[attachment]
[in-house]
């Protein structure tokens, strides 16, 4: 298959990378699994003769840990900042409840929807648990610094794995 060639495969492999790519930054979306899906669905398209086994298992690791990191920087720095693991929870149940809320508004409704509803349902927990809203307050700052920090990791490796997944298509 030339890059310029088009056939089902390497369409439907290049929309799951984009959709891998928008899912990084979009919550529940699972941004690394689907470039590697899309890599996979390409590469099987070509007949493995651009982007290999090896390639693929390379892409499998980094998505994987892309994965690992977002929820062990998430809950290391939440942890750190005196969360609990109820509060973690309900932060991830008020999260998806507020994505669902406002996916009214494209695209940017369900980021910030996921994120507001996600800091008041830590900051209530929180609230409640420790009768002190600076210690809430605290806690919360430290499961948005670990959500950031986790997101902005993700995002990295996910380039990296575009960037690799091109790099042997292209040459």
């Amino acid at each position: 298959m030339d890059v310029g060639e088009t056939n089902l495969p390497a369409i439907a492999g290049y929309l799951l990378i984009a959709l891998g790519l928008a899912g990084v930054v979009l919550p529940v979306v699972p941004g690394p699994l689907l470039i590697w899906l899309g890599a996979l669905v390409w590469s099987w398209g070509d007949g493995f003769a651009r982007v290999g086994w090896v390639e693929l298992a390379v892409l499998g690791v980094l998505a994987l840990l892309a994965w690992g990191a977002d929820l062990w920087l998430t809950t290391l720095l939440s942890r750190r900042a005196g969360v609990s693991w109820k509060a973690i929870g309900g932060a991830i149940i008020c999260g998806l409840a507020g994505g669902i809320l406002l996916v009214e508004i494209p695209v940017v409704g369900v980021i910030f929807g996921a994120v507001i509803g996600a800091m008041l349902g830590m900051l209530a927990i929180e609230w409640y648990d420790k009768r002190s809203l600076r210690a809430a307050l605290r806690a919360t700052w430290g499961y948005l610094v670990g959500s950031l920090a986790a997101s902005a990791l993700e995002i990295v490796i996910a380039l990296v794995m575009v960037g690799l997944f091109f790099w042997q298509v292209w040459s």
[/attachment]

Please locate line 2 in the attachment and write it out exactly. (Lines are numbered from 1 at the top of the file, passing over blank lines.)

């Protein structure tokens, strides 16, 4: 298959990378699994003769840990900042409840929807648990610094794995 060639495969492999790519930054979306899906669905398209086994298992690791990191920087720095693991929870149940809320508004409704509803349902927990809203307050700052920090990791490796997944298509 030339890059310029088009056939089902390497369409439907290049929309799951984009959709891998928008899912990084979009919550529940699972941004690394689907470039590697899309890599996979390409590469099987070509007949493995651009982007290999090896390639693929390379892409499998980094998505994987892309994965690992977002929820062990998430809950290391939440942890750190005196969360609990109820509060973690309900932060991830008020999260998806507020994505669902406002996916009214494209695209940017369900980021910030996921994120507001996600800091008041830590900051209530929180609230409640420790009768002190600076210690809430605290806690919360430290499961948005670990959500950031986790997101902005993700995002990295996910380039990296575009960037690799091109790099042997292209040459």